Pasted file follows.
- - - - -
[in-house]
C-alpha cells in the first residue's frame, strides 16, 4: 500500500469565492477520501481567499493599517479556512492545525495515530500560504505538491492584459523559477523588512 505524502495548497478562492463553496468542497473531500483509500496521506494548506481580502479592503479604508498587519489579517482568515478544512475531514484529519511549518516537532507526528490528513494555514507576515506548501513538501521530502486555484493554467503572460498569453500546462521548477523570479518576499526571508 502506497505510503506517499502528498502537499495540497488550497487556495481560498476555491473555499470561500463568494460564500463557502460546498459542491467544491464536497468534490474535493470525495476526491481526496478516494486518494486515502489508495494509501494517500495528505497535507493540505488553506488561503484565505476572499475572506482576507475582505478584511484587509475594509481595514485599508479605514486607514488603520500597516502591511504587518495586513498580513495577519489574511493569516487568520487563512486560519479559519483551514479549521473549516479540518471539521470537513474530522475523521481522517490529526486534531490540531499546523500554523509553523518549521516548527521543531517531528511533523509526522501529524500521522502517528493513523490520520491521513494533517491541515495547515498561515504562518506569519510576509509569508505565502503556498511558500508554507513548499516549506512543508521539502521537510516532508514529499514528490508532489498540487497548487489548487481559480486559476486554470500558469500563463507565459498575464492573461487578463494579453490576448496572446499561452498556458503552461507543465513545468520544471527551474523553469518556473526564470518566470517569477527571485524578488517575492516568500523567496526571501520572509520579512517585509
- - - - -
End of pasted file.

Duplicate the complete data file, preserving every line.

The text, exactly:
[in-house]
C-alpha cells in the first residue's frame, strides 16, 4: 500500500469565492477520501481567499493599517479556512492545525495515530500560504505538491492584459523559477523588512 505524502495548497478562492463553496468542497473531500483509500496521506494548506481580502479592503479604508498587519489579517482568515478544512475531514484529519511549518516537532507526528490528513494555514507576515506548501513538501521530502486555484493554467503572460498569453500546462521548477523570479518576499526571508 502506497505510503506517499502528498502537499495540497488550497487556495481560498476555491473555499470561500463568494460564500463557502460546498459542491467544491464536497468534490474535493470525495476526491481526496478516494486518494486515502489508495494509501494517500495528505497535507493540505488553506488561503484565505476572499475572506482576507475582505478584511484587509475594509481595514485599508479605514486607514488603520500597516502591511504587518495586513498580513495577519489574511493569516487568520487563512486560519479559519483551514479549521473549516479540518471539521470537513474530522475523521481522517490529526486534531490540531499546523500554523509553523518549521516548527521543531517531528511533523509526522501529524500521522502517528493513523490520520491521513494533517491541515495547515498561515504562518506569519510576509509569508505565502503556498511558500508554507513548499516549506512543508521539502521537510516532508514529499514528490508532489498540487497548487489548487481559480486559476486554470500558469500563463507565459498575464492573461487578463494579453490576448496572446499561452498556458503552461507543465513545468520544471527551474523553469518556473526564470518566470517569477527571485524578488517575492516568500523567496526571501520572509520579512517585509